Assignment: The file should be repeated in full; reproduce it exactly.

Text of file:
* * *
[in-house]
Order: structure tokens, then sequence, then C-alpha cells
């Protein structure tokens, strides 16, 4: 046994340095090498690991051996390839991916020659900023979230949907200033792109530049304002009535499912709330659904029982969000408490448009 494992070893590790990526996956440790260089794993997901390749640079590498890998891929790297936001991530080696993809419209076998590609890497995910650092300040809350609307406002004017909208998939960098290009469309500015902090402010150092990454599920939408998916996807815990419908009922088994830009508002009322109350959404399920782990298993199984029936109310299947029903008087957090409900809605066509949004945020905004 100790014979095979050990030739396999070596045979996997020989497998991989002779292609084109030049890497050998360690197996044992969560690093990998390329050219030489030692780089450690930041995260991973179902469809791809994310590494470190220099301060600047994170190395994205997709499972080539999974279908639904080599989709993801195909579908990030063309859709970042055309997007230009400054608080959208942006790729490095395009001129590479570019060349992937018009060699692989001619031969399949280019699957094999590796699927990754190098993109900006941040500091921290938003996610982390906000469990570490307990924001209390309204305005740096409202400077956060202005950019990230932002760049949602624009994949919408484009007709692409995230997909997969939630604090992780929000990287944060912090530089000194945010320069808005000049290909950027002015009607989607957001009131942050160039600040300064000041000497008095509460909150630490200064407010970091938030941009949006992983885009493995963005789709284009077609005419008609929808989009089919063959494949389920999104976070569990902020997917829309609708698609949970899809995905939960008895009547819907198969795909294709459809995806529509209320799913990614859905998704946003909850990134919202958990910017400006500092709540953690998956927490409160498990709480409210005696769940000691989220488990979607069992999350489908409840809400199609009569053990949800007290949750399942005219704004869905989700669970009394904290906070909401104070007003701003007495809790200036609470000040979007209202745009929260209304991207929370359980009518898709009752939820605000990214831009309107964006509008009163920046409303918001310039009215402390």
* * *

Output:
[in-house]
Order: structure tokens, then sequence, then C-alpha cells
């Protein structure tokens, strides 16, 4: 046994340095090498690991051996390839991916020659900023979230949907200033792109530049304002009535499912709330659904029982969000408490448009 494992070893590790990526996956440790260089794993997901390749640079590498890998891929790297936001991530080696993809419209076998590609890497995910650092300040809350609307406002004017909208998939960098290009469309500015902090402010150092990454599920939408998916996807815990419908009922088994830009508002009322109350959404399920782990298993199984029936109310299947029903008087957090409900809605066509949004945020905004 100790014979095979050990030739396999070596045979996997020989497998991989002779292609084109030049890497050998360690197996044992969560690093990998390329050219030489030692780089450690930041995260991973179902469809791809994310590494470190220099301060600047994170190395994205997709499972080539999974279908639904080599989709993801195909579908990030063309859709970042055309997007230009400054608080959208942006790729490095395009001129590479570019060349992937018009060699692989001619031969399949280019699957094999590796699927990754190098993109900006941040500091921290938003996610982390906000469990570490307990924001209390309204305005740096409202400077956060202005950019990230932002760049949602624009994949919408484009007709692409995230997909997969939630604090992780929000990287944060912090530089000194945010320069808005000049290909950027002015009607989607957001009131942050160039600040300064000041000497008095509460909150630490200064407010970091938030941009949006992983885009493995963005789709284009077609005419008609929808989009089919063959494949389920999104976070569990902020997917829309609708698609949970899809995905939960008895009547819907198969795909294709459809995806529509209320799913990614859905998704946003909850990134919202958990910017400006500092709540953690998956927490409160498990709480409210005696769940000691989220488990979607069992999350489908409840809400199609009569053990949800007290949750399942005219704004869905989700669970009394904290906070909401104070007003701003007495809790200036609470000040979007209202745009929260209304991207929370359980009518898709009752939820605000990214831009309107964006509008009163920046409303918001310039009215402390």